A complete tutorial

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Photo by Peter Bond on Unsplash

In my last article, I wrote a detailed explanation of the Gaussian Mixture Model (GMM) and the way it is trained using the Expectation-Maximization (EM) algorithm. This time, I wanted to show that a mixture model is not necessarily a mixture of Gaussian densities. It can be a mixture of any distribution. In this example, we are going to use a mixture of multinomial distributions.

Also, the idea is, for once, not to solely focus on the mathematical and computer science aspects of a data science project but on the business side too. Therefore we are going to use a real-world data set with a concrete application in the marketing domain. It will hopefully allow the reader to get a better vision of why we do the things we do :-). …

This article is an extension of “Gaussian Mixture Models and Expectation-Maximization (A full explanation)”. If you didn’t read it, this article might not be very useful.

The goal here is to derive the closed-form expressions necessary for the update of the parameters during the Maximization step of the EM algorithm applied to GMMs. This material was written as a separate article in order not to overload the main one.

Ok so recall that during the M-Step, we want to maximize the following lower bound with respect to Θ :

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The lower bound is defined to be a concave function easy to optimize. So we are going perform a direct optimization procedure, that is, finding the parameters for which the partial derivatives are null. Also as we already said in the main article, we have to fulfill two constraints. The first one is that the sum of mixture weights must sum up to one and the second that the covariance matrix must be positive semidefinite. …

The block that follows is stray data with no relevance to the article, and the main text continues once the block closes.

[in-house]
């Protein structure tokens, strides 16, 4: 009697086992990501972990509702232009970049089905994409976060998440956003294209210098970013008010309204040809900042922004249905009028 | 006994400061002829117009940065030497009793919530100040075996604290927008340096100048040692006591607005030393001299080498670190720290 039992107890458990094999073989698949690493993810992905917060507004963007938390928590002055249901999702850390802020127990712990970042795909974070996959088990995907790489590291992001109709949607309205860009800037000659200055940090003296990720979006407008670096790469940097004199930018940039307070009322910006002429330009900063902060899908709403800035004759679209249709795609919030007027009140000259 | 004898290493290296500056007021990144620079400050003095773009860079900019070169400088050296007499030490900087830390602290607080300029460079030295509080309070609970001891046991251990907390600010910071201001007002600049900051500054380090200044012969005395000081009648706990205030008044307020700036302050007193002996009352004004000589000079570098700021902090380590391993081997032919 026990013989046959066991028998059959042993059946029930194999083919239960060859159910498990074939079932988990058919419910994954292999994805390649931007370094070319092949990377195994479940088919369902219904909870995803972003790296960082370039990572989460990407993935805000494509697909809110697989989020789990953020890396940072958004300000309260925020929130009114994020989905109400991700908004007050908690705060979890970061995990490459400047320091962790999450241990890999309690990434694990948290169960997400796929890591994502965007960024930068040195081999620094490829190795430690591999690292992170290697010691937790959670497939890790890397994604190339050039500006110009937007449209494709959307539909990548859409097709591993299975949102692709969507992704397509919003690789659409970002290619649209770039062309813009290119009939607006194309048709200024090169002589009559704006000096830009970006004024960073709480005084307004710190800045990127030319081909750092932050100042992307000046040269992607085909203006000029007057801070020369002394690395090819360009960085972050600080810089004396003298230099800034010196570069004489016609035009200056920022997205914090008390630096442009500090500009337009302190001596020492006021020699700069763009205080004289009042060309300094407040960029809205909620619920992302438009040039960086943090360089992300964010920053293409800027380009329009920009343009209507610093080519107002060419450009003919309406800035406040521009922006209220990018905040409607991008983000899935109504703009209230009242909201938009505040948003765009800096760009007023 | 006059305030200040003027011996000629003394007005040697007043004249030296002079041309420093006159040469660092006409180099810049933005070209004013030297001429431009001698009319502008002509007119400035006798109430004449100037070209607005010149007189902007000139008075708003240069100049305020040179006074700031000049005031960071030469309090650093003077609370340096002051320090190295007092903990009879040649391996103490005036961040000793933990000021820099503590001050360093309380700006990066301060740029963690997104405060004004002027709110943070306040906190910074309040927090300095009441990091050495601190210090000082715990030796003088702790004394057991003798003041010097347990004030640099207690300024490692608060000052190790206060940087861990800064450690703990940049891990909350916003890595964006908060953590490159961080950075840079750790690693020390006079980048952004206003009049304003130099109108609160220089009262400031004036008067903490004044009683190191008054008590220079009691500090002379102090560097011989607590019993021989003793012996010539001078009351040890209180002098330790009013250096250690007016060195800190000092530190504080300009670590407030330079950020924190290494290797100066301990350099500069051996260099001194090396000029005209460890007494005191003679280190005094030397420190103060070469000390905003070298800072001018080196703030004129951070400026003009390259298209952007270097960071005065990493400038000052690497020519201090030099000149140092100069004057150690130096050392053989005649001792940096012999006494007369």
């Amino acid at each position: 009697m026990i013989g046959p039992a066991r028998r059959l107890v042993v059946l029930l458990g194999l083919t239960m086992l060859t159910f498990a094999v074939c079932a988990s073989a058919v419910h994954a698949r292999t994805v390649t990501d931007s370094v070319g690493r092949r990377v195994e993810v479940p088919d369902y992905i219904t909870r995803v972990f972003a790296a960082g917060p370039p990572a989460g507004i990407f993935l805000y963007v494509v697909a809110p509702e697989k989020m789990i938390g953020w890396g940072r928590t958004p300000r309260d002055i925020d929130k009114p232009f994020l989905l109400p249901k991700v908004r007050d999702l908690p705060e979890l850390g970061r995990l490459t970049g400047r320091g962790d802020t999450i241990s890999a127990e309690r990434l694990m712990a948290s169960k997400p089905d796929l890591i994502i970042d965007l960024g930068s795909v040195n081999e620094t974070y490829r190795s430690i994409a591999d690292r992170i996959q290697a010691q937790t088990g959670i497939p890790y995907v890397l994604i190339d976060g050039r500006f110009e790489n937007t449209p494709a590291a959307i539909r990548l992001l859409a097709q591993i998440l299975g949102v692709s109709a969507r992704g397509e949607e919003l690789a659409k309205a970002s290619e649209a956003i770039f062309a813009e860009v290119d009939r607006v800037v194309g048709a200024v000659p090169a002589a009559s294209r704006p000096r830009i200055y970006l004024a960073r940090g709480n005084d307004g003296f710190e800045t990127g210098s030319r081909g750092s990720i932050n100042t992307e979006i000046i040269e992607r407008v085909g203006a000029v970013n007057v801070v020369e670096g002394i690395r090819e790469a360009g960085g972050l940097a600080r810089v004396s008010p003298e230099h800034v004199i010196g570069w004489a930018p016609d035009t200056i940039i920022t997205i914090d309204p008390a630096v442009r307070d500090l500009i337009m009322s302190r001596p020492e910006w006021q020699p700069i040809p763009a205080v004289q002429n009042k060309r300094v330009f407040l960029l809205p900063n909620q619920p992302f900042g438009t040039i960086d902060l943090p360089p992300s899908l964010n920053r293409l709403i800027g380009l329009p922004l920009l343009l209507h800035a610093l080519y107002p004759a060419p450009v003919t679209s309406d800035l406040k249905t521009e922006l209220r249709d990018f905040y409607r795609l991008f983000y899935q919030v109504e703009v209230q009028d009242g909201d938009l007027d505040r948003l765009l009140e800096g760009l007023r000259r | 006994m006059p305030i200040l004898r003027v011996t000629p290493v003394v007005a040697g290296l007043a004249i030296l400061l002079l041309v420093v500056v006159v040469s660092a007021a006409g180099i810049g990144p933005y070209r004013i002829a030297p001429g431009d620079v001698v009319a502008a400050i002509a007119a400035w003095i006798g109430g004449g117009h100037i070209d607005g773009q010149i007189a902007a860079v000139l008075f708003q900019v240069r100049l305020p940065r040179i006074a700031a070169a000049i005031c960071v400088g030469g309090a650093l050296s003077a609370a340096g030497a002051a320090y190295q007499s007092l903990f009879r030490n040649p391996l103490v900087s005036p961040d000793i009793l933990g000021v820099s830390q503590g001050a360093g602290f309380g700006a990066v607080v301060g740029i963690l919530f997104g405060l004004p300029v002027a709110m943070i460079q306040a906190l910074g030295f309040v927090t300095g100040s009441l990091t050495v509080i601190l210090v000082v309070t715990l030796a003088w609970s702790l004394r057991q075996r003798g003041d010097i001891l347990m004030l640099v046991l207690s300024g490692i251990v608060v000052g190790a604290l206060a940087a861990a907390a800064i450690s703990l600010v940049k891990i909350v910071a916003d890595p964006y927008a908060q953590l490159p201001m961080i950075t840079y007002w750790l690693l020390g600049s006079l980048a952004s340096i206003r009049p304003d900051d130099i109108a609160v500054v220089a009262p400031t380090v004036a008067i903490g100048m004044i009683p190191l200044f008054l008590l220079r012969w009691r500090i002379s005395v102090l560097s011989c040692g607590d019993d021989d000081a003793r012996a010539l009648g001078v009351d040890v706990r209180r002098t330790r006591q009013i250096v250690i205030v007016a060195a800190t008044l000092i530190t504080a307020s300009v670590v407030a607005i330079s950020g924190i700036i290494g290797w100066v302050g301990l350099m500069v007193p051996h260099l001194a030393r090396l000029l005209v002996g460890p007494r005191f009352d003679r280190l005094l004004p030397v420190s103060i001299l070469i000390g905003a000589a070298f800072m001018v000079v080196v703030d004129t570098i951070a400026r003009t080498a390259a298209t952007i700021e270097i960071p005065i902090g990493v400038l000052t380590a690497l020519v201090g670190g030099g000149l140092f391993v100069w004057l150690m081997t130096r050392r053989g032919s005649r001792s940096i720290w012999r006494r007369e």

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Photo by NASA on Unsplash

In the previous article, we described the Bayesian framework for linear regression and how we can use latent variables to reduce model complexity.

In this post, we will explain how latent variables can also be used to frame a classification problem, namely the Gaussian Mixture model (or GMM in short) that allows us to perform soft probabilistic clustering.

This model is classically trained by an optimization procedure named the Expectation-Maximization (or EM in short) for which we will have a thorough review. At the end of this article, we will also see why we do not use traditional optimization methods.

This article contains a few mathematical notations and derivations. We are not trying to scare anybody. …

Over the past year, I have taken more and more interest in Bayesian statistics and probabilistic modeling. Along this journey, I have encountered the latent probabilistic models.

We will start by explaining the concept of a latent variable. And to properly understand its benefits we need to make sure that you are familiar with the Bayesian framework for linear regression and this is what this first article is about.

As a quick note, I am no expert in Bayesian statistics. But I wanted to share the current state of my knowledge because I know it can help some people (myself included). …


Adrien Biarnes

I am data scientist and I love to learn and share my passion for data science — https://www.linkedin.com/in/adrien-biarnes-81975717

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